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My MacEwen: Peckham Pioneer Health Centre

Hugh Pearman

Owen Williams’ building housed a revolutionary approach to wellness

Credit: Dell & Wainwright / RIBA Collections

The Peckham Pioneer Project was an interwar exercise in ‘wellness’ that anticipated the more conventional programme of Lubetkin’s slightly later Finsbury Health Centre. The building, complete with its swimming pool and roof exercise yard, was designed by engineer Owen Williams and shows off his virtuosity in concrete structure while lacking the fine architectural detail of its Finsbury cousin.

Why Williams?  Because his expertise – gained in factories and hangars – in long-span construction meant that in Peckham he could produce the opposite of the usual cellular health-consultancy premises. This was really a social and leisure centre with a bit of medical consultancy attached. In these wide, huge-windowed spaces people could see each other and – this was the Big Brother aspect of the project – be observed, and recorded.

It sounds a bit creepy but the progenitors of the Peckham Experiment, as it was also called – husband-and-wife team George Scott Williamson and Innes Hope Pearse – were pioneers. Since 1926, instead of studying the course of disease, they studied healthy people, how their lives developed, how they interacted. Everyone who took part in the experiment – from all classes of society – volunteered to do so and there was huge demand. Hence Williams’ purpose-designed building opened in 1935.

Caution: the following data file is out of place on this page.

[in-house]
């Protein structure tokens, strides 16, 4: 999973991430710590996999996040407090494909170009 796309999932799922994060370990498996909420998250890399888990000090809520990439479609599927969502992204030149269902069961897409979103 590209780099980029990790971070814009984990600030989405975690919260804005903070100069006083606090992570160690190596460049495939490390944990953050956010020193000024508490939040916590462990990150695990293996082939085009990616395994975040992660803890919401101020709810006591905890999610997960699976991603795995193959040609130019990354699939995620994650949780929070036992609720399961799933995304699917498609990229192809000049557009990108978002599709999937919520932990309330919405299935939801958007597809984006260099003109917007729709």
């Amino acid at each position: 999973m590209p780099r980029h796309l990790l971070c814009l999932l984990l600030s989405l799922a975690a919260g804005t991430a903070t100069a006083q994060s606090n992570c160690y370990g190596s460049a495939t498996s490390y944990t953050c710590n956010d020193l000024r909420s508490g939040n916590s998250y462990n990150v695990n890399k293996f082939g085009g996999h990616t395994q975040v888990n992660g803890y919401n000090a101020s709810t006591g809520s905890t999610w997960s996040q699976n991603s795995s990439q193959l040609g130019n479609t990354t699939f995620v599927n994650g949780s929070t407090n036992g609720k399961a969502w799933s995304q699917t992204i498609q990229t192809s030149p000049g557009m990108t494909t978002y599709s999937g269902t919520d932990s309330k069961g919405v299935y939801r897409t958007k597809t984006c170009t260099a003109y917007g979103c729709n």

It became internationally famous, then the Second World War put a stop to it. Though the project reopened afterwards, it did not suit the new National Health Service to deal in the holistic pursuit of wellness rather than the treatment of illness. The experiment ceased in 1950 though the building lived on. Today, what was built as a public facility is now private apartments.  

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